The smartphone game app — based on the original sound theater work (dramatic stage reading) by playwright and theater director Bun-O Fujisawa — was launched on May 20th. Part of this exciting franchise are manga and anime adaptations that were released in November 2019 and April 2021, respectively, and a rock musical slated for next month.
The game follows the story of newly-minted vampire YATSUFUSA YUKI and his adventures with the Code Zero (aka Organization Zero) team as they deal with threats to both human and vampire-kind during the Taisho Era in Japan.
The Code Zero Team
‘Zero’ is a special military unit that ‘manages’ the vampire population in Japan — helping peaceful ‘vamps’ co-exist with humans and eliminating those who prove to be a menace to society.
YATSUFUSA YUKI – The unwilling, teenaged protagonist (and stubbornly-resistant new ‘vamp’) who becomes an honorary Code Zero team member — in spite of his highly-emo, almost-slacker self
SHUTARO KURUSU – Japan’s lone Class-A vampire — peace-loving and with a heart that remains untainted by the inherent darkness and violence that haunts those of his kind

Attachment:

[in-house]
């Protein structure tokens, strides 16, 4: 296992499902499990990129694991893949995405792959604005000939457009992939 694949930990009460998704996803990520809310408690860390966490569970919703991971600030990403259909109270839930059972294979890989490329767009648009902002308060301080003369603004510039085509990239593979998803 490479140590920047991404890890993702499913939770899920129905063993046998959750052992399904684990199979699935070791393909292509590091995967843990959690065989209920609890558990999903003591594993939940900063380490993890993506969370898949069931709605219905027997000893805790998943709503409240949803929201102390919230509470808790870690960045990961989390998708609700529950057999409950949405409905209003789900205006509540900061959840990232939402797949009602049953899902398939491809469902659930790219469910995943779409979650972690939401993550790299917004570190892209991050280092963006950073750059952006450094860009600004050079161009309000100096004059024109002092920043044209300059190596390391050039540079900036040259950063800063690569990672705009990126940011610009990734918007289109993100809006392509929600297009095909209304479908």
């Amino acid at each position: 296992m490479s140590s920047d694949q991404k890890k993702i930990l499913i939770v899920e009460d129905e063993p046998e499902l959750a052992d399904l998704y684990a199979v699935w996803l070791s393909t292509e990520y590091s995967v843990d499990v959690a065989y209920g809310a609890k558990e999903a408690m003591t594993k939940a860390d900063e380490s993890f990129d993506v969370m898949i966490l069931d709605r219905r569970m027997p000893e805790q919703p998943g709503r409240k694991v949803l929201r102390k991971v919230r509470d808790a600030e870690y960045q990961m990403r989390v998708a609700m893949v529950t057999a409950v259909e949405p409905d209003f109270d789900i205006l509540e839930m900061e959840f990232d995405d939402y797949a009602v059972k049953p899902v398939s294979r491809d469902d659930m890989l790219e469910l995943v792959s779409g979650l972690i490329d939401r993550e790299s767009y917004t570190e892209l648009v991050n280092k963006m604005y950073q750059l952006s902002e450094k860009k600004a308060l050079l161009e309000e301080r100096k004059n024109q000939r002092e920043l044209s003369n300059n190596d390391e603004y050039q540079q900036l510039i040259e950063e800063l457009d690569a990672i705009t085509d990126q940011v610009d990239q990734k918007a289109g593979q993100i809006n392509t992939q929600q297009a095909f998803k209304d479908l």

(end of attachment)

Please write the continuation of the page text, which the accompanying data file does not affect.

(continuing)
YOSHINOBU MAEDA – Code Zero’s strong and unflappable human captain
TOKUICHI YAMAGAMI – Being an un-ranked vampire has made him prickly being treated as the group’s resident runt, though he is one of those who remain the most human
TAKEUCHI – This ‘mad scientist’ is Zero’s R&D Guy (as ‘Q’ is to ‘Bond’, if you will) who embraces everything about being a vampire
SUWA – A 300 (plus!)-year-old vamp who’s as crude as he is skilled in fighting and (surprisingly!) appreciative of the finer things in life
DEFROTT – The world’s oldest and highest-ranking vampire (Class S) with whom Code Zero have an uneasy association
SHINNOSUKE TENMANYA – Human owner of the employment agency Tenman-ya — catering to regular people during the day, and their blood-thirsty neighbors at night — who detests his own kind
ISHIKAWA – The wise, elderly Tenman-ya manager who is also an un-ranked vampire with surprising abilities